The routing capability of each lightning channel is determined by the funds locked on-chain by each peer with a significant trade-off which requires that both the sending and receiving end of a given channel must be funded at least by the amount of the transfer for a seamless routing. This brings about a serious liquidation shortage if a Bitcoin amount x must be routed through n number of channels. In such a case, not only must the entire route be funded with the amount of 2xn but also each of the locked funds yn on both the receiving and sending ends of the nodes must be greater than or equal to the amount of transfer x (yn ≥ x).
For example, if Peer A wants to transfer $10 to Peer C and this payment will be routed through Peer B then; The route A -> B -> C must be funded with at least 2 x 2 x $10 = $40 with the following channel fund distribution:
A -> $10 on sending end (sending to B), B -> $10 on receiving end (Receiving from A) + $10 on sending end (Sending to C) = $20, C -> $10 on receiving end (Receiving from B)
It is also critical to mention that this type of routing also requires that each of the peers A, B and C must maintain full Bitcoin nodes at all times that are never allowed to go offline. This requirement is to prevent the so-called fraudulent channel close where one peer (online) broadcasts the entire channel fund to the Bitcoin blockchain without the knowledge of the other (offline). It is also a major issue for user onboarding since opening, maintaining and funding an LN node require a relatively significant amount of technical know-how. To mitigate this issue, LN is working on so-called “Watchtowers” which are basically third party operators that are responsible for node maintenance. This is a trade-off in LN’s trustless structure in favor of better user experience where receiving parties must trust the watchtower operators with their funds. Another common trade-off is observed in third party products built on top of the LN where custodial wallets are generated on hosted LN nodes where wallet owners trust the third party products with channel liquidity, channel uptime and their funds.
Another shortcoming of the Lightning Network emerges in case of merchant payments where a merchant must keep all of their channels liquid enough to be able to continuously receive payments. If Peer C was a merchant in the above example they would not be able to transfer the $10 they received from A to a non-LN wallet if they wanted to keep receiving payments from the same channel. This problem is exacerbated by the recent beta release of “Lightning Loop” which allows a peer to transfer part of their locked channel funds to another wallet without closing the channel. If Peer C had used Lightning Loop to pull $5 from the channel before the transfer occurred they wouldn’t have been able to receive $10 from Peer A because of insufficient liquidation on their receiving end.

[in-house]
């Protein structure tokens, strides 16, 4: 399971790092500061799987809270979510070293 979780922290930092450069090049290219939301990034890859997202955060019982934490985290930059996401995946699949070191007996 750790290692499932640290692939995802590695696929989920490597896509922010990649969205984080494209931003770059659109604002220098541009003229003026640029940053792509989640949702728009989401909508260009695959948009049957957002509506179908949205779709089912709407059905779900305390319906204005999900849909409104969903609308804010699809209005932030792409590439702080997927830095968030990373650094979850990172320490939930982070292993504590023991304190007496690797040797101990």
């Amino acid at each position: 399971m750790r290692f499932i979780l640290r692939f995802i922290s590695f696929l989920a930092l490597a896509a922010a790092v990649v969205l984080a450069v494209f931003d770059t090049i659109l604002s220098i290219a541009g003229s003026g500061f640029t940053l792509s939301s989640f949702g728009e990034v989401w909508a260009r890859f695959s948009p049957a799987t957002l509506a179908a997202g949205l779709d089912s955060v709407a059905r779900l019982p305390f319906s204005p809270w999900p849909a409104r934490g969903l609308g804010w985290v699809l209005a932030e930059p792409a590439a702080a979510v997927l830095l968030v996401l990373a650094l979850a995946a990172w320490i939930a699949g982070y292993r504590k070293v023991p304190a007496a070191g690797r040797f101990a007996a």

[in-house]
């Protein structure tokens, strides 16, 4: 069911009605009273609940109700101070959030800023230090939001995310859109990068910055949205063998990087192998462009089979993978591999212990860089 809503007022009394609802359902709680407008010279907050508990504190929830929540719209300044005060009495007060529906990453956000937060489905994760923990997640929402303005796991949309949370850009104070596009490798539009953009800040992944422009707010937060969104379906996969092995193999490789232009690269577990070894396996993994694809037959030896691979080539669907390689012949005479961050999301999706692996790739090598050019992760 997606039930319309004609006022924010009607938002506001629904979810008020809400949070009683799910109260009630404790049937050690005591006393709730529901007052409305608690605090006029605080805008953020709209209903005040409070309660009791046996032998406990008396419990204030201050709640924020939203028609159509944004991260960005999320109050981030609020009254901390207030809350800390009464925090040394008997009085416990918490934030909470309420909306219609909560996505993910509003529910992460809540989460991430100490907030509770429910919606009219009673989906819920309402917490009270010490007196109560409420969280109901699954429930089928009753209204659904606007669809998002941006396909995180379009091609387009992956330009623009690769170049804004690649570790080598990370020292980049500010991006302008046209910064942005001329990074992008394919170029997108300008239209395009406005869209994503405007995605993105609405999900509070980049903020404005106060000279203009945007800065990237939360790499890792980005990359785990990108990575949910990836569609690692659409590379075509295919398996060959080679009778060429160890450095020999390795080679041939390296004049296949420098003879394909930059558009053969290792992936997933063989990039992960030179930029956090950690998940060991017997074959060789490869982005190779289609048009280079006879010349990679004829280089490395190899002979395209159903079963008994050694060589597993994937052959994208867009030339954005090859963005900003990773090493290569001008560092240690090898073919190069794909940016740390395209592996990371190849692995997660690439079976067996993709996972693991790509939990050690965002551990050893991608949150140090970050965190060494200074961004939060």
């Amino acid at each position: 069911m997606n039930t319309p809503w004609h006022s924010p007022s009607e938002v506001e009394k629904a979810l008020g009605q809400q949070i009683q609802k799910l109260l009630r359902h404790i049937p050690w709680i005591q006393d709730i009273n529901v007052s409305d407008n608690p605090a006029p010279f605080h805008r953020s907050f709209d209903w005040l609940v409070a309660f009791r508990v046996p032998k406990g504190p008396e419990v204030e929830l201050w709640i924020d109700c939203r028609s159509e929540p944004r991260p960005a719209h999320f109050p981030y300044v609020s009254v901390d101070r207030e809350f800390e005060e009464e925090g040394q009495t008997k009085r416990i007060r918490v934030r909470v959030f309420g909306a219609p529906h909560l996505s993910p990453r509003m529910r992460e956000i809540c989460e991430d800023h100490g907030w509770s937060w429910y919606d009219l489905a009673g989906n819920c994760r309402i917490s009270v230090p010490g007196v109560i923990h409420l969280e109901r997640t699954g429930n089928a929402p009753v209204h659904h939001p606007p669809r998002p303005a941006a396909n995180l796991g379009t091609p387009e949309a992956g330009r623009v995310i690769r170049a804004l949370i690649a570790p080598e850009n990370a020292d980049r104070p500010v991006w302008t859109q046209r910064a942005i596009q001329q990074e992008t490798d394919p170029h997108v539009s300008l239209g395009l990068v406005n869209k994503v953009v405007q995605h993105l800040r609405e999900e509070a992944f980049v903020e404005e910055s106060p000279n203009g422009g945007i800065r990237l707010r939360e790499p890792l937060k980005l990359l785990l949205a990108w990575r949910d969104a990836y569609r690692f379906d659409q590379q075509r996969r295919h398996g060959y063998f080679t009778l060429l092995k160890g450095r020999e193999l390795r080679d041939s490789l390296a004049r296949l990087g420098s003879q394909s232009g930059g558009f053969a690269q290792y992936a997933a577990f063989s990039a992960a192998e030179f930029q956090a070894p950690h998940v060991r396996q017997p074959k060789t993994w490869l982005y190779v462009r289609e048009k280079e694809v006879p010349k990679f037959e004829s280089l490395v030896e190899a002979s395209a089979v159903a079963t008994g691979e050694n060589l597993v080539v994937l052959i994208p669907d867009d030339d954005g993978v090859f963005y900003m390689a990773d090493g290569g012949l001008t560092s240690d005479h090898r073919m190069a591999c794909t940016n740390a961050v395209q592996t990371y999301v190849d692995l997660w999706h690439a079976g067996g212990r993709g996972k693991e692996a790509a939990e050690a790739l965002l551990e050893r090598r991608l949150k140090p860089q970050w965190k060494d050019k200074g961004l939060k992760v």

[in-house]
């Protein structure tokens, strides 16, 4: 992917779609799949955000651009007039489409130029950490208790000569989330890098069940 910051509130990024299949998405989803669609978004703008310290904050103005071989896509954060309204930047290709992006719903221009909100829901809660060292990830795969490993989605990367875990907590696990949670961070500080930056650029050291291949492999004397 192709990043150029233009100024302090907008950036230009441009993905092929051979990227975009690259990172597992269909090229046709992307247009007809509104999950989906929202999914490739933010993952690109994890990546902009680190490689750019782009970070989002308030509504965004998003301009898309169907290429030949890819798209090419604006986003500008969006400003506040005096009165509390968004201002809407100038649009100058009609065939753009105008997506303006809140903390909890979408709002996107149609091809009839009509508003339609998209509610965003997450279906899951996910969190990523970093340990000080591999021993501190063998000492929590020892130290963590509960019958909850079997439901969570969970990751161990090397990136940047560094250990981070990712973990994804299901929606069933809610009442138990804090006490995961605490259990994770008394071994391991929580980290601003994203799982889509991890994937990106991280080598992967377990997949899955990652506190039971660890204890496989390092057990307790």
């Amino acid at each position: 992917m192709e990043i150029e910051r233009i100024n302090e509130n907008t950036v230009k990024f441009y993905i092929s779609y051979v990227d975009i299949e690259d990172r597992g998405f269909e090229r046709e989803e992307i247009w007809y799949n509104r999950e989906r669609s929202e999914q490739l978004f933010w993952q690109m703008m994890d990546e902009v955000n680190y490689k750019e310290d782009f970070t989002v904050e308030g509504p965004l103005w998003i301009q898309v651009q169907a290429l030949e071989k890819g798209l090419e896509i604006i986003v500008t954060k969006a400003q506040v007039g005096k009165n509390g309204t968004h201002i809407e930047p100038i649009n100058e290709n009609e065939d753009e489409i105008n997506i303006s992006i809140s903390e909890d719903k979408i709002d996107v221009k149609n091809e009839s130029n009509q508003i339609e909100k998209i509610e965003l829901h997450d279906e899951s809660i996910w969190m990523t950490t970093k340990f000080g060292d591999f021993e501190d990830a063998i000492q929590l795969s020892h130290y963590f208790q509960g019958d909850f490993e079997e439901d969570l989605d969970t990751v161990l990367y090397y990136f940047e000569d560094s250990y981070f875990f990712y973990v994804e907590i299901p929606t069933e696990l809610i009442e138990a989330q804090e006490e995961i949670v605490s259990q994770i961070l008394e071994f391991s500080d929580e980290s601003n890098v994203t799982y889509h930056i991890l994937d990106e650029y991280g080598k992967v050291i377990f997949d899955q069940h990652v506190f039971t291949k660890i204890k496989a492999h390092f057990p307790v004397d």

submitted by RufusJules to Arfone [link] [comments]

Bitcoin-NG: A Scalable Blockchain Protocol

Date: 2015-11-11
Author(s): Ittay Eyal, Adem Efe Gencer, Emin Gun Sirer, Robbert van Renesse

Link to Paper

Cryptocurrencies, based on and led by Bitcoin, have shown promise as infrastructure for pseudonymous online payments, cheap remittance, trustless digital asset exchange, and smart contracts. However, Bitcoin-derived blockchain protocols have inherent scalability limits that trade-off between throughput and latency and withhold the realization of this potential.This paper presents Bitcoin-NG, a new blockchain protocol designed to scale. Based on Bitcoin's blockchain protocol, Bitcoin-NG is Byzantine fault tolerant, is robust to extreme churn, and shares the same trust model obviating qualitative changes to the ecosystem.In addition to Bitcoin-NG, we introduce several novel metrics of interest in quantifying the security and efficiency of Bitcoin-like blockchain protocols. We implement Bitcoin-NG and perform large-scale experiments at 15% the size of the operational Bitcoin system, using unchanged clients of both protocols. These experiments demonstrate that Bitcoin-NG scales optimally, with bandwidth limited only by the capacity of the individual nodes and latency limited only by the propagation time of the network.

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submitted by dj-gutz to myrXiv [link] [comments]

Stegos: More trustless than ZCash, more scalable than Monero, more user-friendly than MimbleWimble

We live in an era of unprecedented state surveillance and crackdowns on freedom of transactions, expression, and even thought. But privacy is a universal human right that we must fight to preserve. There are various tools available which promise to ensure your privacy, such as encrypted email and messaging applications, but these leave highly visible clues about who you are and who you are talking to.